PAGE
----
COURT ADDRESSES INTERCREDITOR DISPUTE IN TPC AND ENFORCES PLAIN LANGUAGE OF INDENTURE
On July 6, Delaware Bankruptcy Court Judge Craig T. Goldblatt issued a memorandum opinion in the bankruptcy cases of TPC Group, Inc., growing the corpus of recent court decisions tackling “uptiering” and other similar transactions that have been dubbed by some practitioners and investors as “creditor-on-creditor violence.” This topic has been a hot button issue for a few years, playing out in a number of high profile scenarios, from J.Crew and Travelport to Serta Simmons and TriMark, among others. Joel Moss of Shearman & Sterling recently spoke at a symposium on the topic held by the Creditor Rights Coalition and the LSTA.
In TPC, an ad hoc group of minority noteholders challenged pre-petition debt transactions that saw secured notes of $930 million (the “10.5% Notes”)—in which they held ~10% of the issue—primed by over $200 million of new bond debt (the “New Notes”) issued to a majority of, but not all, secured noteholders. The New Notes were granted senior liens over collateral shared with the 10.5% Notes. The New Notes were to be rolled-up into DIP financing, leading the court to prioritize this litigation early in the bankruptcy case.
The court ruled against the dissenting noteholders, granting summary judgment and declaring that the indentures and related agreements permitted the challenged transactions based on majority noteholder support. The objecting noteholders have appealed the decision and their request for a stay pending appeal has been denied.
Some key takeaways from the court’s decision:
- The court did not care whether an investor was “opportunistic” or acquired the debt after the contested transactions. Distressed investors can rest easier knowing that the timing of their investments will not be held against them in these litigations.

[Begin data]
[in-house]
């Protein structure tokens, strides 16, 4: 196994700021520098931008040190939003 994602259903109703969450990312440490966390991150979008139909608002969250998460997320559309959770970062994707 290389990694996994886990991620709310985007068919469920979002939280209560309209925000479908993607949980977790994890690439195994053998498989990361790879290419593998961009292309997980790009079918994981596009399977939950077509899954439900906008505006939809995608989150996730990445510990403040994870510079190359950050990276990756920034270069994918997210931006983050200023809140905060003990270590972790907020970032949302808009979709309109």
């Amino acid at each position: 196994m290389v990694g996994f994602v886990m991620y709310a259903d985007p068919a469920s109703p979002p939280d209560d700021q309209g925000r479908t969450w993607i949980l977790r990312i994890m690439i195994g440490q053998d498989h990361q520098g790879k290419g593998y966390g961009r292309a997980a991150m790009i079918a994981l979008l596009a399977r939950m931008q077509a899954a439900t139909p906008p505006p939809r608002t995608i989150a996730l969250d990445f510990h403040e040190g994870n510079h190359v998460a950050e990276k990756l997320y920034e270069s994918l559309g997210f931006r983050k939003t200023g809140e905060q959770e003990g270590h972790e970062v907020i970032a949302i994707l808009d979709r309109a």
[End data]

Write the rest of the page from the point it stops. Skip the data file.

- The indenture’s “No-Action Clause” did not preclude an individual holder from challenging a transaction based on what it believed were sacred rights subject to affected holder consent.
- Subordination of liens to facilitate new financing is not the same as release of collateral. As such, since the Indenture permitted release of collateral with a 2/3 consent, the Court reasoned there was no basis to hold that subordination of liens to permit a new money priming financing required affected holder consent. As a result, in future analyses, it seems relevant to consider the relationship of non-unanimous amendment limitations against those that require unanimous approval.
- Trimark and, to a lesser extent, Serta Simmons were spotlighted in this opinion. The court invoked Trimark to show a court that was open to the dissenting noteholders’ argument about how to read a provision limiting an amendment’s ability to alter the application of proceeds absent unanimous approval. There, the court found it plausible that subordinating old debt to newly issued debt would count as altering the application of proceeds, thus defeating a motion to dismiss.
- Nonetheless, here, the court looked to “customs and usages,” finding express anti-subordination clauses sufficiently commonplace that a lack of one meant that the application of proceeds under these indentures would refer to those “within a class” (i.e., to 10.5% note holders), not to subordination between classes (i.e., the 10.5% Notes and New Notes). On this point, the opinion points to Serta Simmons, where the U.S. District Court for the Southern District of New York reached a similar conclusion about how the “sacred right” to pro rata payments applied “within the class” (i.e., to first lien lenders).
- On top of the broader view on contract interpretation, the court also found it telling that the supplemental indenture incorporated an express anti-subordination provision.
- The court noted that this transaction was not like other “uptier” transactions that involved non pro rata roll ups of existing debt positions.